We know that international trade is key to scaling up for many entities and market development programmes in the developing world. That is why we bring international trade and trade finance know-how to your MSD solutions when needed.

We’ve got your back for short, medium, and long-term solutions including critical friend evaluation support for your team.

Just in case you’re wondering what Market Systems Development is really about, we invite you to view the Market Facility Development Impact Logic for an MSD Programme below.

M4P , Making Markets Work for the Poor, Market Systems Development, Market Development Facility

Source: Results Measurement Manual: Market Facility Development

We serve clients in the developed world as well.  Perhaps your bank (or other financial institution); business networks such as chambers of commerce; export development agencies; government departments, non-profits, donor; or donor partner, or legal and consulting practice could use some help with related solutions.  Whether you are in Washington DC, Toronto, London, or elsewhere you’ll want to start a conversation today.

Know that you can count on us for top-notch solutions.

Ask about our face-to-face, blended (on-site and remote), as well as virtual or remote solutions.

Get help with planning, monitoring, measuring, and reporting on your initiatives for driving poverty reduction, decent work, and reducing inequalities!

Perhaps your focus is international trade and trade finance, we are here to help you too!

At Magate Wildhorse Ltd value for money, comes at a price you can afford!

Made possible by our business model that was designed with you in mind.

Email: magatewildhorse@gmail.com | Message us via Facebook, Instagram, Twitter, or LinkedIn.

Let’s get the conversation going! Contact us today!

Available internationally!

Right-hand for your Business Process Analyst Biz

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Share your pain point! Click the contact us link today!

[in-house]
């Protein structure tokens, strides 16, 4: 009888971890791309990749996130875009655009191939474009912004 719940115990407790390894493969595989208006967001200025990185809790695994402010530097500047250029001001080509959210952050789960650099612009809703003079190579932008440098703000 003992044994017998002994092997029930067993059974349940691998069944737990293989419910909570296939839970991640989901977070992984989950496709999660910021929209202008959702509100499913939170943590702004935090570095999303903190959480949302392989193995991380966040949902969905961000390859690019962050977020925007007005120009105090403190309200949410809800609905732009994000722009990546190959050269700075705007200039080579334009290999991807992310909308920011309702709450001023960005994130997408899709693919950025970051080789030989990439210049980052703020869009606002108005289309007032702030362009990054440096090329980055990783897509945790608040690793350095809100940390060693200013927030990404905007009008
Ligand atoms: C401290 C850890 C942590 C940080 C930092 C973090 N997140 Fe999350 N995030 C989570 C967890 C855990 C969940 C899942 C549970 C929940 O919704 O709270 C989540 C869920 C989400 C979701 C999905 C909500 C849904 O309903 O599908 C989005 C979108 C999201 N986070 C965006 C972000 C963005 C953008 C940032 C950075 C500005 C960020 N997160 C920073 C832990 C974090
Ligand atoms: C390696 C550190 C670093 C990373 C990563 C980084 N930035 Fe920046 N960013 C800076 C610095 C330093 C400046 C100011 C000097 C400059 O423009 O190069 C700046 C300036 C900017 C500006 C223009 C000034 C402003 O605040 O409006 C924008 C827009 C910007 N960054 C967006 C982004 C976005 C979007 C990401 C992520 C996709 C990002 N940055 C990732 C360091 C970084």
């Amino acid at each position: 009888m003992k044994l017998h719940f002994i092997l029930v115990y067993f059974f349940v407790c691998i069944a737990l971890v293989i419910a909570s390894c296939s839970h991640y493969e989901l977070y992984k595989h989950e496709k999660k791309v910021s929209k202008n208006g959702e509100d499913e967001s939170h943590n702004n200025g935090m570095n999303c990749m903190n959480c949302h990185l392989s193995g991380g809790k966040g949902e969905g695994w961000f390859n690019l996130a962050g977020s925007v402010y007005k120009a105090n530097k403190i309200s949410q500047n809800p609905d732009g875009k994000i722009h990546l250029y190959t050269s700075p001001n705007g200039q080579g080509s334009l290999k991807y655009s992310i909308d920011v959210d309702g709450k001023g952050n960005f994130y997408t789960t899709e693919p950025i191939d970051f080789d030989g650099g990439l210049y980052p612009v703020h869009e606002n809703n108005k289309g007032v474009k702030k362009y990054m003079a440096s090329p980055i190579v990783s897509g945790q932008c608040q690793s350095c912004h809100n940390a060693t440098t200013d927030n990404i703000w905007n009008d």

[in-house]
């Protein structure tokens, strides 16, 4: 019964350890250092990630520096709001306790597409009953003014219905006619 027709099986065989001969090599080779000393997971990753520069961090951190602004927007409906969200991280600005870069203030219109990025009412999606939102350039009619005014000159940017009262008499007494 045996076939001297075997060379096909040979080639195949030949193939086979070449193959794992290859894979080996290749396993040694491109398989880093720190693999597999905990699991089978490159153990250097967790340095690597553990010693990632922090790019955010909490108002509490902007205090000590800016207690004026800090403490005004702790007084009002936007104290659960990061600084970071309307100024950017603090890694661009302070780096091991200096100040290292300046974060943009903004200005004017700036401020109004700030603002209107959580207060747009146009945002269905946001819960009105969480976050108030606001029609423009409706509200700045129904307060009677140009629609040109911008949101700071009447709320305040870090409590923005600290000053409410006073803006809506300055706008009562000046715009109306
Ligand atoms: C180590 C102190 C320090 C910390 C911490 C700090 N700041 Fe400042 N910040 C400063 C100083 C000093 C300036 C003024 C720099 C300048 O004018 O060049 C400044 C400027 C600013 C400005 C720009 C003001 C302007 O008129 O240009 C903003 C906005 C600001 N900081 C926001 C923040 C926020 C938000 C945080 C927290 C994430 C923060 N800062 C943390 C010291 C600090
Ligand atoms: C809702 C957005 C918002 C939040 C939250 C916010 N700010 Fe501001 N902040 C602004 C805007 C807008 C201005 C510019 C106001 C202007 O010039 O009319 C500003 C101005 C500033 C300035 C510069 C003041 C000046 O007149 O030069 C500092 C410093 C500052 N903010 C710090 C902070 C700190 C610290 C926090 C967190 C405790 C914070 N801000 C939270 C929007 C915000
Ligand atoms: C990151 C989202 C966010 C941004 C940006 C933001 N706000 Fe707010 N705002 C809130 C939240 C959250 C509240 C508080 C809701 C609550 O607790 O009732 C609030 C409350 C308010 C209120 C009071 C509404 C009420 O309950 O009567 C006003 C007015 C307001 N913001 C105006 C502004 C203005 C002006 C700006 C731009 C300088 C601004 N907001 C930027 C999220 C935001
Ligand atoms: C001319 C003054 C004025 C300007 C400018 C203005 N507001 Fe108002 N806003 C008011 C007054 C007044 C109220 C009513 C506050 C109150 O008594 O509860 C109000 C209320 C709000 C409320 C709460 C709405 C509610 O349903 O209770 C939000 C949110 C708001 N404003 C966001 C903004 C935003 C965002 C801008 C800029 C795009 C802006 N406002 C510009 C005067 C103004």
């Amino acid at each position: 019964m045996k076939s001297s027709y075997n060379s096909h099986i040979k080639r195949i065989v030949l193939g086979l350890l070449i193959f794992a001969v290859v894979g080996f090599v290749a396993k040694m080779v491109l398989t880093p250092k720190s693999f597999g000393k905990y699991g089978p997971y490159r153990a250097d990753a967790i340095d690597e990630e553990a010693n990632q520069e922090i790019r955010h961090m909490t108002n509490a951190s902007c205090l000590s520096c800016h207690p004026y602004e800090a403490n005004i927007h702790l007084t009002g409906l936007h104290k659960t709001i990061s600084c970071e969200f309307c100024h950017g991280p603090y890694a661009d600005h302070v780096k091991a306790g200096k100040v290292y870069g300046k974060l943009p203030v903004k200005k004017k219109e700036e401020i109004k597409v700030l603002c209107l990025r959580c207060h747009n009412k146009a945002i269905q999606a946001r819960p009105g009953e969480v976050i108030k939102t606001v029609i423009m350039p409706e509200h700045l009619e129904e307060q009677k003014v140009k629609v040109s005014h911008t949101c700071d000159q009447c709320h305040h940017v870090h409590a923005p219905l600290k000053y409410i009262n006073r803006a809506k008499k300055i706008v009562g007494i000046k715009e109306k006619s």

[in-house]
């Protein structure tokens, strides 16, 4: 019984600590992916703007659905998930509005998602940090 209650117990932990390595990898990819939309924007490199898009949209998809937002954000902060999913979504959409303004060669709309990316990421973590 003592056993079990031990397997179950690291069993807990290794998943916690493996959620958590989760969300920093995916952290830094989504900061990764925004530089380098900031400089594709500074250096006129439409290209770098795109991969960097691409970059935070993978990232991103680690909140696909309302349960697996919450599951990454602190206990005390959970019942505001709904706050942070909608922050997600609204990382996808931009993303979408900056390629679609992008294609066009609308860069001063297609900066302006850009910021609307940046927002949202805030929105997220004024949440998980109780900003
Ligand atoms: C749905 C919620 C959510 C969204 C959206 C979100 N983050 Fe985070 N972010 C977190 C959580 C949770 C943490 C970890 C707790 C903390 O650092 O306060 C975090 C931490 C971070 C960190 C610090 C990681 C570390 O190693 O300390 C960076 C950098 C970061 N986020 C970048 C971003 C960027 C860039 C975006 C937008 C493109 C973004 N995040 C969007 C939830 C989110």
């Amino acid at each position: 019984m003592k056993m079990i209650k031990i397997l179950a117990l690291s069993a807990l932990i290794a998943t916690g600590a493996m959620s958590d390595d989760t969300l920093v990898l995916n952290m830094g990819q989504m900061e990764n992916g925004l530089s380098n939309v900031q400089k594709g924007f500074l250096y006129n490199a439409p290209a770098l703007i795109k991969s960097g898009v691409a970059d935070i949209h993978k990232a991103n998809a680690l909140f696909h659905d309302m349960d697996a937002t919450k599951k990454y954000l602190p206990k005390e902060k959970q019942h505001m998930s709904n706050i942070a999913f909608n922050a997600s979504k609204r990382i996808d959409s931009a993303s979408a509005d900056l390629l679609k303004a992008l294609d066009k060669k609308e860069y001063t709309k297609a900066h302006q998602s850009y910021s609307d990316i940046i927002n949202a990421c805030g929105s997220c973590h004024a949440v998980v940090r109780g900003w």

How Caribbean Foods and Produce Exporters Sabotage Their Own Profits

One afternoon, while strolling between the aisles of Caribbean produce in a popular Toronto supermarket a man with a middle eastern accent walked up to me. He was holding a breadfruit in his hand, and he asked me if he could just wash, peel and eat the fruit. condimentsfrom how caribbeanI answered no, and explained that he would need to cook the fruit by roasting, baking or boiling before eating it.
The man’s curiosity regarding the fruit was obvious but, he returned it to the shelf because he was not sure how to prepare it. That incident represents just one of many occasions where Caribbean food exporters lost potential income as a result of their failure to educate consumers about their products.
For many the decision to export was driven by the need to increase both sales and income to proportions far exceeding the market size and capabilities of their local economies. The assumption that familiarity, national pride, and nostalgia make the national and Caribbean-wide Diaspora an easy and lucrative target market is only true to an extent. The approach of seeking to build a market in Canada through the ethnic niche is justified given Caribbean exporters could not possibly hope to dominate the market for foods and produce. But, applying those strategies and theories strictly within “that box”, may have contributed to costly complacency and a lack of creativity when it comes to the need for supporting exports with advertising and promotion.While the Diaspora is likely the largest consumer of Caribbean exports, its members are not likely to eat the same foods every day when there is much to explore and enjoy. Despite strong feelings of patriotism and love for things Caribbean the buyer’s decision will sometimes be swayed in favour of cost savings at a given point in time. In addition, many children of Caribbean emigrants are likely to consume more foods from the environment in which they grew up.